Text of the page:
Introducing Undercover Colors, the "first fashion company that empowers women to prevent sexual assault". This may have come across your Buzzfeed or other internet surfing recently, a nail polish that can detect date-rape drugs.
This idea is pretty cool, and the awareness it raises is awesome. Sexual assault is a huge problem, and products like this help to bring it to light and get people talking.
But it's not going to stop rape. Not even close.
Anti-rape products can actually cause more harm than good. The Guardian addresses this, pointing out the danger of the "as long as it isn't me" mindset. Products like "anti-rape" nail polish may help individuals avoid getting raped, but does nothing for preventing rape as a whole, and opens the gate for victim blaming after an incident, like asking whether or not the victim was wearing her anti-rape nail polish. Feministing goes into more detail about the difference between "avoiding" and "preventing".
We need to stop teaching people that rape is only going to happen with unattended drinks and stranger danger. Yes, a rapist may be a roofie slipping creeper in a bar, but it could also be a best friend or even a significant other. We need to teach everyone that the most important thing is consent, and that without a clear, freely given "yes", sex is never ok.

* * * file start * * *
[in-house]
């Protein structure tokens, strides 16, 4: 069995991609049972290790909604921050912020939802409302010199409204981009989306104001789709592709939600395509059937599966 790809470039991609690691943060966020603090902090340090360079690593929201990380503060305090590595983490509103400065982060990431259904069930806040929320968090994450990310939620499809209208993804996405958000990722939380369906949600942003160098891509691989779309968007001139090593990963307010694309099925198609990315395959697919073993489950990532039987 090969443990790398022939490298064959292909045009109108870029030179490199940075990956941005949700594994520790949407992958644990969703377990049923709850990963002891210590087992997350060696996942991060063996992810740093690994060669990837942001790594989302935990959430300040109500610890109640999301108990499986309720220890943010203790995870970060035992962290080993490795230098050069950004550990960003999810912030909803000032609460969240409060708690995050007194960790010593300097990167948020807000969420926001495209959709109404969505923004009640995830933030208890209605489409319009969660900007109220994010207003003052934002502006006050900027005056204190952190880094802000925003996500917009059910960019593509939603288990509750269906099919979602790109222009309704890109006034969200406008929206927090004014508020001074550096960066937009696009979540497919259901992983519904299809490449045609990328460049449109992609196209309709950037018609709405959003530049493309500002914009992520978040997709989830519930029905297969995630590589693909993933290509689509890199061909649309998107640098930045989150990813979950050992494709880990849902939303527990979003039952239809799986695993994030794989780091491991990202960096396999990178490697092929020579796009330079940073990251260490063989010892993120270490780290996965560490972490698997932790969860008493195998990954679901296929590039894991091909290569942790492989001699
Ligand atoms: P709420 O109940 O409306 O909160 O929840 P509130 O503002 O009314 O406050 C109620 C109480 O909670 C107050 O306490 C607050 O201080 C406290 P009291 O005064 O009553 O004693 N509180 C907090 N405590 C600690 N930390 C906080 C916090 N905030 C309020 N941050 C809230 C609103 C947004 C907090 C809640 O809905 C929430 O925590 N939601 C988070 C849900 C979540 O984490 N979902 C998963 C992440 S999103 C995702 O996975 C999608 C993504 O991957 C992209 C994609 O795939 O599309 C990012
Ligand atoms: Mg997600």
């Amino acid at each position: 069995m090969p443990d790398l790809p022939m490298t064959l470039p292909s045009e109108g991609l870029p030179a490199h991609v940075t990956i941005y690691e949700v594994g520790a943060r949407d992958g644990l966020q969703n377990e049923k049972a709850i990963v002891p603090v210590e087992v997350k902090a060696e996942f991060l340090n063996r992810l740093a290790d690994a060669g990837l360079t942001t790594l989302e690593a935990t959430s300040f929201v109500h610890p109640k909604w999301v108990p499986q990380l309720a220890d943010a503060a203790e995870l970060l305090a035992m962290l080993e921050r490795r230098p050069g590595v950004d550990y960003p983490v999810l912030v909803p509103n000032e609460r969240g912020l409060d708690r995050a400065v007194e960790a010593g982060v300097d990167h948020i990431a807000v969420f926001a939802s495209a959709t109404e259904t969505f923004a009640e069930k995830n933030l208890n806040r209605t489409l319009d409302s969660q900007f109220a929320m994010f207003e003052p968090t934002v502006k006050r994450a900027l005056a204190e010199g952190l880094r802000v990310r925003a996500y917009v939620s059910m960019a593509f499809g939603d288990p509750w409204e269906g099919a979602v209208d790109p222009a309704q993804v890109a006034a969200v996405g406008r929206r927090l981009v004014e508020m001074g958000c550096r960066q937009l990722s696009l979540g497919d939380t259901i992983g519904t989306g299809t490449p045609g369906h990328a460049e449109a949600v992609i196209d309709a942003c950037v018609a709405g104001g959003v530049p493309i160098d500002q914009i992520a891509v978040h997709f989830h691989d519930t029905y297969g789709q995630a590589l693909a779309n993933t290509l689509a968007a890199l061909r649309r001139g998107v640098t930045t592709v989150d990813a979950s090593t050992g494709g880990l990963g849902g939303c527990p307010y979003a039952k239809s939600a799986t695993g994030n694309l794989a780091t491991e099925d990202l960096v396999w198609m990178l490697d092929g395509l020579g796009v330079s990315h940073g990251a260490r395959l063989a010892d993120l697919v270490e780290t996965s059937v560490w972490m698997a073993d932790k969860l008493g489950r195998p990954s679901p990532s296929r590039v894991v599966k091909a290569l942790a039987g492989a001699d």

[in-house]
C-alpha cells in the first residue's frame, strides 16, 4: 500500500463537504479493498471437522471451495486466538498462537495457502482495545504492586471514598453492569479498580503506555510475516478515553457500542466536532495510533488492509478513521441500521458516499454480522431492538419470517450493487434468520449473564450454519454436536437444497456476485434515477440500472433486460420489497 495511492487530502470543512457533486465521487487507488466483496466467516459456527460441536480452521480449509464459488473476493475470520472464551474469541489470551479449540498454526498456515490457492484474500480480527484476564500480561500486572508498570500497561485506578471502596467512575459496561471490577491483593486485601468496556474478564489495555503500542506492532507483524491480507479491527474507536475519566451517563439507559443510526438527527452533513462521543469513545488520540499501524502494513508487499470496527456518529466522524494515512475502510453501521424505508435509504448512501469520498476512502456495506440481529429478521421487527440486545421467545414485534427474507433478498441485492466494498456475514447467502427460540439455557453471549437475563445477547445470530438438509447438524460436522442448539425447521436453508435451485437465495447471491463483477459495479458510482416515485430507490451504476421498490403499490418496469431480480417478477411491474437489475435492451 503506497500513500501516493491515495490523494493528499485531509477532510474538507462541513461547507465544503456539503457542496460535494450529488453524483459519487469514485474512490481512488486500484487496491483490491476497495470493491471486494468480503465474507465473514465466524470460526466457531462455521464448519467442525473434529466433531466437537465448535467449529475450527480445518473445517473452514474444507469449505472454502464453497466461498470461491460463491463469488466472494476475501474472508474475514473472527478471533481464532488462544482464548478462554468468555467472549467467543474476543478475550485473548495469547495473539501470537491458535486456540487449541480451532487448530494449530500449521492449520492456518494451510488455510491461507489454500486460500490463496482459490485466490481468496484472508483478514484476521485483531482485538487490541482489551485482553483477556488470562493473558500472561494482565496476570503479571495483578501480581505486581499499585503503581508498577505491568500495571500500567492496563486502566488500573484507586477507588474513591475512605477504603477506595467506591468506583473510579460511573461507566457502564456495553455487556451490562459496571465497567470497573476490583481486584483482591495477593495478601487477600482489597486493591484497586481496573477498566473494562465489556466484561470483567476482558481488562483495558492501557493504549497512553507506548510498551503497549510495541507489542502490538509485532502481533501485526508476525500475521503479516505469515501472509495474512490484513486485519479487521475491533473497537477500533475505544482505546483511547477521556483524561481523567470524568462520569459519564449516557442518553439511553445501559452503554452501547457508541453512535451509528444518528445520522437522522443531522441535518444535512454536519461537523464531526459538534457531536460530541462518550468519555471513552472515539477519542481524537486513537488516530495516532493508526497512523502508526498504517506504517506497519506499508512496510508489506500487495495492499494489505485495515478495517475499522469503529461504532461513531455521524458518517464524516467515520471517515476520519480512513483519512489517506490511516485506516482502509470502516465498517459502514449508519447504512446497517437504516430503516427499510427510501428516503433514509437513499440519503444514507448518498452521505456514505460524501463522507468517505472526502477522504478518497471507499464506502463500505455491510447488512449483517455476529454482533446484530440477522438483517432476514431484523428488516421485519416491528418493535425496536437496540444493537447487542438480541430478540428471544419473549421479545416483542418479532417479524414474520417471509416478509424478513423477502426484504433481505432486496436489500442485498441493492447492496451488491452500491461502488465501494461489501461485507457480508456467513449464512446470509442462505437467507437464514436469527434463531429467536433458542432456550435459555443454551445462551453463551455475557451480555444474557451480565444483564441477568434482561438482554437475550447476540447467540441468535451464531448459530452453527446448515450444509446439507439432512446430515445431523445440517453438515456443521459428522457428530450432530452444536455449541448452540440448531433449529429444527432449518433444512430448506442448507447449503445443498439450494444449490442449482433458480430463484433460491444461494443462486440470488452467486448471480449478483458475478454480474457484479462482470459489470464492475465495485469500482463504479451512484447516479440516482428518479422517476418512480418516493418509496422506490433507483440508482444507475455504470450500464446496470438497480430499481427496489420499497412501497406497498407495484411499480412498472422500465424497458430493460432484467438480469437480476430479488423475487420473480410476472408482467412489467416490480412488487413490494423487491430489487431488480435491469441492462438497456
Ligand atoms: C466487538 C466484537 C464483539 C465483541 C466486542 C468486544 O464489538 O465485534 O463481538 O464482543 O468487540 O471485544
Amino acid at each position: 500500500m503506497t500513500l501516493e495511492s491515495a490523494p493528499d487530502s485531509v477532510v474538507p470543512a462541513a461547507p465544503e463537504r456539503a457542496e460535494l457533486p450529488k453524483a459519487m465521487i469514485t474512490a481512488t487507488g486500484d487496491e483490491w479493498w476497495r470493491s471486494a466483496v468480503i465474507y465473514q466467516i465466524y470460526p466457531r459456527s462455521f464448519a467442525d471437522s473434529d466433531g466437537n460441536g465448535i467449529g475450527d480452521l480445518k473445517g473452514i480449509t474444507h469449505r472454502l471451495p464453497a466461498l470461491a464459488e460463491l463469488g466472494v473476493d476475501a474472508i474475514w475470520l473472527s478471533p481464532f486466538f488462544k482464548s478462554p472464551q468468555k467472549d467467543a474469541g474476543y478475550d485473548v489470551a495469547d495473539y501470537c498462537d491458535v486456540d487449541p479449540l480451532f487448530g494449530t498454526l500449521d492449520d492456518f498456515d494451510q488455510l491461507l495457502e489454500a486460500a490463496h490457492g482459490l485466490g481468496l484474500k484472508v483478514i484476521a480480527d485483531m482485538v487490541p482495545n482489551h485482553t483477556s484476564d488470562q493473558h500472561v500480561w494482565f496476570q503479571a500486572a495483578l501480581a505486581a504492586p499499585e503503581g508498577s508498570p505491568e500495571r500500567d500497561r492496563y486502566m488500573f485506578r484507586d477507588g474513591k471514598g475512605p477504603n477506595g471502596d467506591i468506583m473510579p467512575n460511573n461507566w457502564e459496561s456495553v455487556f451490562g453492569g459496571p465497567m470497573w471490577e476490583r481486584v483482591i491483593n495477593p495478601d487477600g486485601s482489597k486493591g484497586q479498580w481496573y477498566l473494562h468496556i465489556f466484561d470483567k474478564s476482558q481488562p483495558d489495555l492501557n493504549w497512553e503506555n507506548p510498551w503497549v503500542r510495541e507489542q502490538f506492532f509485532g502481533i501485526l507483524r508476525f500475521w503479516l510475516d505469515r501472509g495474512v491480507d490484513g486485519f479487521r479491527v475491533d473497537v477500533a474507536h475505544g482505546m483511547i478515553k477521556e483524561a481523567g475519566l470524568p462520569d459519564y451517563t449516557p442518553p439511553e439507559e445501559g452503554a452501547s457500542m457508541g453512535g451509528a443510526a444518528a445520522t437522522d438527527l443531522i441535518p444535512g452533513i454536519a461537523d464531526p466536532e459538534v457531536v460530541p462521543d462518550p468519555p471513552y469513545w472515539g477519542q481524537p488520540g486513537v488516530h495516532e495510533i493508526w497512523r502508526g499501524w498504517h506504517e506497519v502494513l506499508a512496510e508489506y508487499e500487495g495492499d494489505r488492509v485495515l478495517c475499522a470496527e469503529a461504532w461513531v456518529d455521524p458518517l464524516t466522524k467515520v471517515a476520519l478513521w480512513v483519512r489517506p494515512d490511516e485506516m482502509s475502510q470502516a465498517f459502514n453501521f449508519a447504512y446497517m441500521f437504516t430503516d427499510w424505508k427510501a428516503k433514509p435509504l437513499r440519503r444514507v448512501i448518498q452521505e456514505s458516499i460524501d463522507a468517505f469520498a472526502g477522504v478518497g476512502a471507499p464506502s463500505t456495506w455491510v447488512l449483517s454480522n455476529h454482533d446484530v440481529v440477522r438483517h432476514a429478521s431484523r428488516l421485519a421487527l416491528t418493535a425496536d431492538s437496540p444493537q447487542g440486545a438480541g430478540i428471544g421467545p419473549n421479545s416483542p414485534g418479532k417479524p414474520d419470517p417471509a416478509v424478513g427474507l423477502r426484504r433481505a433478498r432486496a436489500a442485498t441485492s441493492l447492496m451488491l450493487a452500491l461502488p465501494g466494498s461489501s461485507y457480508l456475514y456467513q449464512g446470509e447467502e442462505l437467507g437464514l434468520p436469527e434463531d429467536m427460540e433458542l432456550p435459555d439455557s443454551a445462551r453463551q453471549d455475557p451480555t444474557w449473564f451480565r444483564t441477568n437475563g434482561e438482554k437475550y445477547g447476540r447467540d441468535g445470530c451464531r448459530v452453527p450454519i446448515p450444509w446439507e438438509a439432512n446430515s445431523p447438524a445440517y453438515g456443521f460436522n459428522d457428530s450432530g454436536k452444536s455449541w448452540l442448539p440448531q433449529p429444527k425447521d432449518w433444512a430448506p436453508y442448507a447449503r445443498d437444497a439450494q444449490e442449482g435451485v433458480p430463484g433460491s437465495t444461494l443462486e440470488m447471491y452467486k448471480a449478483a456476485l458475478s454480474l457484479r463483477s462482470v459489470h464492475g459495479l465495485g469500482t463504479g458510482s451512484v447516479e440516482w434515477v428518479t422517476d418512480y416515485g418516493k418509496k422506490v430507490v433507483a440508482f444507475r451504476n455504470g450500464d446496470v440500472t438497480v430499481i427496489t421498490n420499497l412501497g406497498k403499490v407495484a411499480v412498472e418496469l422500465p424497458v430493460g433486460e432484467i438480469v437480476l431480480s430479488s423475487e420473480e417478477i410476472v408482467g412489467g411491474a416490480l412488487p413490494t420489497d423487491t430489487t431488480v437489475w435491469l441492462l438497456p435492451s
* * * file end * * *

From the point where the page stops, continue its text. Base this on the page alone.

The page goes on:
We need to hold rapists accountable, and stop blaming victims. The problem isn't that women don't know if there's a roofie in her drink; it's that people put roofies in drinks. Alexandra Brodsky, one of the founders and current co-directors of Know Your IX, puts it very nicely, "... I really wish that people were funneling all of this ingenuity and funding and interest into new ways to stop people from perpetrating violence, as opposed to trying to personally avoid it so that the predator in the bar rapes someone else.”